Hundreds of children every year get their first exposure to fishing at the Florida Gulf Coast Center for Fishing and Interactive Museum in Largo.
At the museum’s idyllic setting alongside a river, students learn the subtleties of rods, reels and casting and then try and snag a bass, blue-gill or crappie fish in adjacent Walsingham Reservoir.
But museum owners say ground subsidence has led to the appearance of numerous deep cracks in the ground and walls of the 30,000-square-foot facility, comprised of five buildings it rents from the county. A concrete beam fell in the museum’s main gallery, and county officials have declared another building unusable.
Frustrated by the county’s refusal to fix the problems, museum owners in October stopped paying the $5,500 monthly rent.
Now, the standoff is boiling up into a bitter legal dispute. Commissioners this week gave county legal staff authority to begin legal action to regain possession of the property and seek roughly $34,000 owed in back rent.
Museum president Jim Simons said the museum is planning to countersue the county for not complying with the terms of the lease.
“They knew they could push us to the point of not paying rent and then they could paint us as the bad guy,” Simons said. “These issues are a horrible distraction and are gut-wrenching.”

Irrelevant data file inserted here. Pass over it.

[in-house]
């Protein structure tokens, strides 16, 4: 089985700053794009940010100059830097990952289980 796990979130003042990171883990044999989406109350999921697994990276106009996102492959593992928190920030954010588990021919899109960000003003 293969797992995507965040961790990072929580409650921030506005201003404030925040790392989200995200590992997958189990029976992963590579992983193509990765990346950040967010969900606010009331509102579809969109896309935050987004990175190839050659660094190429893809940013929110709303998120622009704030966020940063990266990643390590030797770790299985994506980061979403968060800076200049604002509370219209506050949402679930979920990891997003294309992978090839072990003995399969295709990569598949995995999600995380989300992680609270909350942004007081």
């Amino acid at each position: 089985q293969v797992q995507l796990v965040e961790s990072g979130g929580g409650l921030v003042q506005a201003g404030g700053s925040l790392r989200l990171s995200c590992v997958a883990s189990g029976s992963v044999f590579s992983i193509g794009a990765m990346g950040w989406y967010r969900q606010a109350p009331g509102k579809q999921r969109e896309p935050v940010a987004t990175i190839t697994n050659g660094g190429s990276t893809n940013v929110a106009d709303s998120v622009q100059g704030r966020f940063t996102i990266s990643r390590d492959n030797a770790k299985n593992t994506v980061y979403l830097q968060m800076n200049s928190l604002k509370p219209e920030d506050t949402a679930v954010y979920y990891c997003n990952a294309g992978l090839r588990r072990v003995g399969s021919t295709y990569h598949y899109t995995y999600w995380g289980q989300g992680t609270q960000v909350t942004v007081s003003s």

County leaders say they have spent substantial amount to address the museum’s grievances about the property. They reduced the rent the museum pays to offset the loss of the unusable building.
“It’s been a one-way street,” said County Administrator Robert LaSala. “There is a lack of good faith effort.”
Simons, a former CPA, is also president of World Billfish Series, which runs fishing tournaments around the world.
He opened the little-known museum in 2012 to teach children about fishing “as a hook” to encourage students to stay in school. It includes a gallery that displays pictures of fish and other marine life produced by local artists. There is also a map of Pinellas County donated by the Library of Congress and antique fishing reels and rods.
The museum has encouraged more than 60 Pinellas schools to start fishing clubs with about 4,000 members, Simons said.
The museum, which is free to visit, attracts 3,000 visitors a year, Simons said. With just one full-time employee, it relies on volunteers. The annual budget of $120,000 per year comes from private donations, fundraisers and some corporate sponsorship.
Cracks in the pathway and in the gallery are easy to spot and are growing wider, Simons said. The uncertainty over the building’s future makes it impossible to plan future projects.
“I can’t imagine anyone in my position continuing to pay rent under the current conditions,” Simons said.